My view on this is personal (i.e. not necessarily shared by my co-authors) and not based on the findings of our drug patent study. It seems to me that there is much merit in a provision that precludes the grant of a patent for the mere discovery of a new form of a known substance which does not result in the enhancement of the known efficacy of that substance.  I also think that, where the known substance is a pharmaceutical, there is much merit in interpreting the ‘enhancement of efficacy’ requirement as being a requirement relating to therapeutic efficacy.

Conclusion

What we might conclude from a combination of The Grattan Institute report, showing the high prices Australians are paying for generic drugs, and Alphapharm’s submission to the Pharmaceutical Patents Review, is that generic drug manufacturers in Australia want products off-patent as early as possible, so that they can start gouging the Australian taxpayers for overpriced generic versions of the off-patent drugs!

That might be an overly harsh assessment.  But one thing I am sure of is that generic manufacturers are no more in the game for the good of the consumer than are the drug originators.  Both types of company are employing their respective business models in pursuit of the same ultimate goal – profits.

Not that there is anything wrong with that.  It is how our economic system works, and in many ways it works well (or at least better than most of the known alternatives).  But we should not be fooled into thinking that one side of the commercial debate places the interests of the Commonwealth any higher on the agenda than the other.  We need to review all of their claims critically, and be on the lookout for ‘evergreenwashing’!

Image Copyright (c) 123RF Stock Photos

4 comments:

Wayne Condon, Griffith Hack said...

Mark,
This is an interesting, pragmatic perspective. Obviously profits are taken at many levels in the pharmaceutical supply chain ( be they originator or generic supplied ) - manufacturer, wholesaler, pharmacist. It cannot be denied, however, that the public, through the PBS, is given access to cheaper pharmaceuticals once a patented pharmaceutical comes off patent. If that patent life is extended ( whether legitimately or questionably) then there is a cost to the consumer. It is important that any changes which are made to the system ( legal or political ) recognise the balance which has to be struck between the originator and generic parts of the sector.

Mark Summerfield said...

Thanks for your comment Wayne.

Of course you are correct. Quite aside from anything else the price of a drug covered under the PBS automatically falls by at least 16% as soon as a generic equivalent is introduced. With competition from multiple generic manufacturers, the price falls should be greater.



However, I have never quite understood how 'evergreening' can occur unless some real benefit is delivered by the innovation covered by a follow-on patent. If an initial formulation of a drug works adequately, then once the patent (or patents) covering that product have expired, then generic equivalents of that original product can be sold. If a new formulation has been developed and patented, then anyone who does not want to pay a higher price for the new formulation can instead choose to stay with the original product, or a generic equivalent.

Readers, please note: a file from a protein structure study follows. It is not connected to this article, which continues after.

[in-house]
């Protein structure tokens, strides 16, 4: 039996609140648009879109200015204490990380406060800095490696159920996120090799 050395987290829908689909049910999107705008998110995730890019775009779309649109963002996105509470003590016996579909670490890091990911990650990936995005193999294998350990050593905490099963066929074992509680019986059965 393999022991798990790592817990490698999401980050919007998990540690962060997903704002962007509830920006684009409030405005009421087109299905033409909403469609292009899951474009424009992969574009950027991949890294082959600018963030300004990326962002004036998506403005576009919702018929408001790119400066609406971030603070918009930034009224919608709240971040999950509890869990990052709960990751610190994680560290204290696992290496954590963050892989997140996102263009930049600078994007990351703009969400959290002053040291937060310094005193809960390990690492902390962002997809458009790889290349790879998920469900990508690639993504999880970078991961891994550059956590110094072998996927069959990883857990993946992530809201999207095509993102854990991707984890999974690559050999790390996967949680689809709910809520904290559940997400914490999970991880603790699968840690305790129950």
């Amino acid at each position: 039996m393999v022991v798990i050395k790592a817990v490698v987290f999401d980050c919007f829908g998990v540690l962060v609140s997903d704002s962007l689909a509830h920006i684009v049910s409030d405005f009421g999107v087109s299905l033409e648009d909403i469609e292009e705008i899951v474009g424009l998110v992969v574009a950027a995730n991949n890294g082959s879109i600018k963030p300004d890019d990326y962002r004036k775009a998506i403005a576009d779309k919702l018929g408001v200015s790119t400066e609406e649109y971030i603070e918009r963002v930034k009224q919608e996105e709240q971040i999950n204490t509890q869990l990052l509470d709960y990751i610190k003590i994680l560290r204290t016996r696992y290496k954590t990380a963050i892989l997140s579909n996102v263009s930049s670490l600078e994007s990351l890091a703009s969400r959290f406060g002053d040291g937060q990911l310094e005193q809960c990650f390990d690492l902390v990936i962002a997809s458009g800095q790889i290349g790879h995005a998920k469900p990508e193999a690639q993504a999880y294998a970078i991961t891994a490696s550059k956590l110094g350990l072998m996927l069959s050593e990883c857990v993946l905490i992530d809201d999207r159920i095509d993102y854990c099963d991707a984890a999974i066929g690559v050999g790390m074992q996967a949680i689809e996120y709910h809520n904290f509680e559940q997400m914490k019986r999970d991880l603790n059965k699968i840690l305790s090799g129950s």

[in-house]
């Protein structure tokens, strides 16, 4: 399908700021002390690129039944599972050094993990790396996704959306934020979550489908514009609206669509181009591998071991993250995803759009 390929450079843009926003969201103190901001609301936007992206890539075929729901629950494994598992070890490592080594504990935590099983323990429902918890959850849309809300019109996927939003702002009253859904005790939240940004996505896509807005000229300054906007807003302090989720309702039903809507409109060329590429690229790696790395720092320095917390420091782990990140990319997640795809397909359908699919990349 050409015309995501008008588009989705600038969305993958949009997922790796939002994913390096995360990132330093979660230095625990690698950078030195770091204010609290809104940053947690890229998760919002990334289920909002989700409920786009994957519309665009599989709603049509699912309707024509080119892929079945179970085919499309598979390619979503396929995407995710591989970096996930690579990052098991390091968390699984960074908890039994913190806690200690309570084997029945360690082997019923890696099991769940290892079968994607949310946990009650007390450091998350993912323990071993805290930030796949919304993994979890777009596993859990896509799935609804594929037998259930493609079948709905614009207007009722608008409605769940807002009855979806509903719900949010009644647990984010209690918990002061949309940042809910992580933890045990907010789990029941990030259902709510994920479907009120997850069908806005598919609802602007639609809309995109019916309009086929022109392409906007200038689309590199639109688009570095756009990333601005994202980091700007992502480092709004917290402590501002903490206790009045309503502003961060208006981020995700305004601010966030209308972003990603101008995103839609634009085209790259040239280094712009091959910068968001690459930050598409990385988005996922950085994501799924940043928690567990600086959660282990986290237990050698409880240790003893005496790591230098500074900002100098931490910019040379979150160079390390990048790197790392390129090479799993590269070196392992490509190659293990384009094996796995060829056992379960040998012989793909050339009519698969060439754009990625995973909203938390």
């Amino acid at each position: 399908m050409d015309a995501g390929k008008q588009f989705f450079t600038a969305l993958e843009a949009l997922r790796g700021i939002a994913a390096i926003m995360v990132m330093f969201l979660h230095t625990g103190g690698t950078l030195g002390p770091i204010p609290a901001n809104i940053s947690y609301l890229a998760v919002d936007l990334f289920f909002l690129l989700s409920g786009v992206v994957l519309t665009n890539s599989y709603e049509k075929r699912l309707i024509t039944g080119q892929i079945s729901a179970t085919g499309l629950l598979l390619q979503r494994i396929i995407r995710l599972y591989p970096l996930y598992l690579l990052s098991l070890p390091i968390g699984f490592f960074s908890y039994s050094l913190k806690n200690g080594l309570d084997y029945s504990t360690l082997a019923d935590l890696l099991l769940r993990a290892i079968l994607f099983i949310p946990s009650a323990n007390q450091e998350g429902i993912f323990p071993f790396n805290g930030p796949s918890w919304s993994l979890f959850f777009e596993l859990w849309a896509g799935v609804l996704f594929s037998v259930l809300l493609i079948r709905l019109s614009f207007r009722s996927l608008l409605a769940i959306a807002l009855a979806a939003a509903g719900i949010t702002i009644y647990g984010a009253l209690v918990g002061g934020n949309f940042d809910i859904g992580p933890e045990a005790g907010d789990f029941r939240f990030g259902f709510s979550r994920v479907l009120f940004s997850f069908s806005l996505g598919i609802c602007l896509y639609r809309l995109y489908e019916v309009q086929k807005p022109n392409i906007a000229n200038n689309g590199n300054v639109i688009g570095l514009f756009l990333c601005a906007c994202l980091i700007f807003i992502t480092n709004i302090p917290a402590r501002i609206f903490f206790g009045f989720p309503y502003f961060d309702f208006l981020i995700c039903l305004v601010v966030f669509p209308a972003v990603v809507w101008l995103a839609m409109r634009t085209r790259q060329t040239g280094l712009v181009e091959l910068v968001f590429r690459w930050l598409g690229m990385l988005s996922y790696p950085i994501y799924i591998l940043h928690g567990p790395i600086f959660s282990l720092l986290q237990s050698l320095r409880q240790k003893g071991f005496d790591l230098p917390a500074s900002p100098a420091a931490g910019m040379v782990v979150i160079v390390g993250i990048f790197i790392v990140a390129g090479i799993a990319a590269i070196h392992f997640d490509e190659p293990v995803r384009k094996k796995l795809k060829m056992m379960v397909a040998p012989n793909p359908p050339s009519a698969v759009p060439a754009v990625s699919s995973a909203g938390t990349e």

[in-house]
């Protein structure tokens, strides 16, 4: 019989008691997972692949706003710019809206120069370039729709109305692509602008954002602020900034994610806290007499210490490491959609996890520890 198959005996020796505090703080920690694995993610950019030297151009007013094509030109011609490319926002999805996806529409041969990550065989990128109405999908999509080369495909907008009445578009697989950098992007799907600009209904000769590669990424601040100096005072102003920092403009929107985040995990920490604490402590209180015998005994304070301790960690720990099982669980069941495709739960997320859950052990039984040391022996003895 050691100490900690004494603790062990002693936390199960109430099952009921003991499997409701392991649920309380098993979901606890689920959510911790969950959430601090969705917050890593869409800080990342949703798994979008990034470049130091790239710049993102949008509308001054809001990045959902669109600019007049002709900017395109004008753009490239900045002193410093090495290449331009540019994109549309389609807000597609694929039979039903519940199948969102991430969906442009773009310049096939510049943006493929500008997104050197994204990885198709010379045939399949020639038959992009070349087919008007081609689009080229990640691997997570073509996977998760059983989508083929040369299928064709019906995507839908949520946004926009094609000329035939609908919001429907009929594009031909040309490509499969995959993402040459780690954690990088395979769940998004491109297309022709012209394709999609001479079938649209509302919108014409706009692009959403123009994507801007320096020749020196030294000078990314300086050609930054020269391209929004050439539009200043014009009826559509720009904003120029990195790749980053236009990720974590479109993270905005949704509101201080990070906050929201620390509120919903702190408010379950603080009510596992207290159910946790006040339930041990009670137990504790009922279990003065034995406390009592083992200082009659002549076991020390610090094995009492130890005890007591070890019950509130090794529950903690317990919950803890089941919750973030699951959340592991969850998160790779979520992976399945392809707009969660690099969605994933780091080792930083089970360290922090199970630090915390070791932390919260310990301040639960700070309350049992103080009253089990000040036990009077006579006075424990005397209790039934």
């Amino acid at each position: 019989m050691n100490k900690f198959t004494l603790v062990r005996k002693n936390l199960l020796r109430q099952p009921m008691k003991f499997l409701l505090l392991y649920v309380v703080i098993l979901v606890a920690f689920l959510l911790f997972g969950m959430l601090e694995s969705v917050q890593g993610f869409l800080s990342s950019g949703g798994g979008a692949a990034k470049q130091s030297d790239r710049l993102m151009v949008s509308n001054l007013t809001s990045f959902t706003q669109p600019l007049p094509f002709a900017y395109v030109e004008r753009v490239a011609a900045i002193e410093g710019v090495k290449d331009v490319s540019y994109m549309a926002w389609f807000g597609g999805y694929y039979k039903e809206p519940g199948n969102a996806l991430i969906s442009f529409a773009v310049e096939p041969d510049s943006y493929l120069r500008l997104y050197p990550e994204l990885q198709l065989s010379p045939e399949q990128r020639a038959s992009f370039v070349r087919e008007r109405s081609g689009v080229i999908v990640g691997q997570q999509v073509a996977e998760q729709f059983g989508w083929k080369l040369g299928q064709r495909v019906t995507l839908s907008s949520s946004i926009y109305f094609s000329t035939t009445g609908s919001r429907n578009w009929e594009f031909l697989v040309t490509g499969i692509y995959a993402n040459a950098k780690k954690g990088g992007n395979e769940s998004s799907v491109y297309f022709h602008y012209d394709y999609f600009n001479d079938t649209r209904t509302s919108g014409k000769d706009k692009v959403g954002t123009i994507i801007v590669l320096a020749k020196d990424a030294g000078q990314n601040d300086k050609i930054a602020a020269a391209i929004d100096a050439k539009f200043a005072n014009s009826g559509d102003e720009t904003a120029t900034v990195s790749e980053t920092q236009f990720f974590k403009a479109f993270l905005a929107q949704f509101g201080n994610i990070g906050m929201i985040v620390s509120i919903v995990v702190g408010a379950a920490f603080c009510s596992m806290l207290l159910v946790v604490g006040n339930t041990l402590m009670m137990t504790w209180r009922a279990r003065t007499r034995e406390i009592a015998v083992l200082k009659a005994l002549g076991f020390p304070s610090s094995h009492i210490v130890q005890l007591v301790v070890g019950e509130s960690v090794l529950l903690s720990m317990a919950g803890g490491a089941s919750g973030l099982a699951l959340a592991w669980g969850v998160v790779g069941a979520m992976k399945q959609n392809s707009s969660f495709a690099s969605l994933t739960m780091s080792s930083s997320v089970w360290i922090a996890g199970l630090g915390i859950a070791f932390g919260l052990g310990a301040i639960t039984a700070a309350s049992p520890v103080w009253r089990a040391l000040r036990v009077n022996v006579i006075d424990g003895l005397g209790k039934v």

Clearly, if the new formulation offers a real advantage, then it is more likely that people would prefer it over the original. But in that situation, it is surely also more likely that the patent on the improved formulation is defensible.


On the other hand, if a new formulation offers no significant advantage over the original product, a more pertinent question is: why are doctors prescribing it? This is not a problem with the patent system specifically, although no doubt the very same claims used to persuade doctors of the benefits of a new product are also used to persuade patent examiners (and courts) of the presence of an inventive step.


Obviously originators employ their own form of marketing spin, and provide myriad incentives for doctors to prescribe their latest products. But if we cannot trust medical professionals to adopt a more critical approach and cut through the spin, then I do not think there is much hope that a few tweaks to the patent system will make a big difference.


Perhaps Andrew Christie is right, and there is a good case for excluding entire classes of 'improvements' from patentability, regardless of how impressive or persuasive the evidence of their benefits may be.

ak said...

Hi Mark
Excellent writeup.
Re "But in that situation, it is surely also more likely that the patent on the improved formulation is defensible"

I am not so sure about this.. Improvement may be very marginal- change from liquid to solid, changes in delivery method etc - patent may still be granted, but possibly, overlap the parent? Are there any case laws on this? Bit of grey area, I think

Mark Summerfield said...

Hi ak.

It is not possible that doing something taught in the original patent could infringe the follow-up patent. If this were so, then the follow-up patent would be invalid for lack of novelty. If this is what you mean by 'overlap', then it cannot happen. There is a great deal of case law confirming that the basic test for novelty is essentially a 'reverse infringement' test. If following the instructions in a earlier document would infringe the claims of the later patent/application, then those claims are not novel.

If there is a difference, however marginal, then you are right that it is possible that a patent may be granted. But marginal changes that provide no substantial advantages may not be considered inventive. Even so, if there is no substantial advantage, then there is no apparent reason why people should not just continue to use the original, unmodified, product.

It is likely that pharmaceutical companies sometimes use marketing techniques to try to convince consumers, and the doctors who prescribe their drugs, that they really need to move on to the 'new, improved' product, when actually they are not going to see any improvement in outcomes.

I think it would be unfortunate to tinker with the patent system in order to solve a problem which really results from educated professionals being overly susceptible to marketing. But, as Professor Christie argues, there is a case to be made for doing so.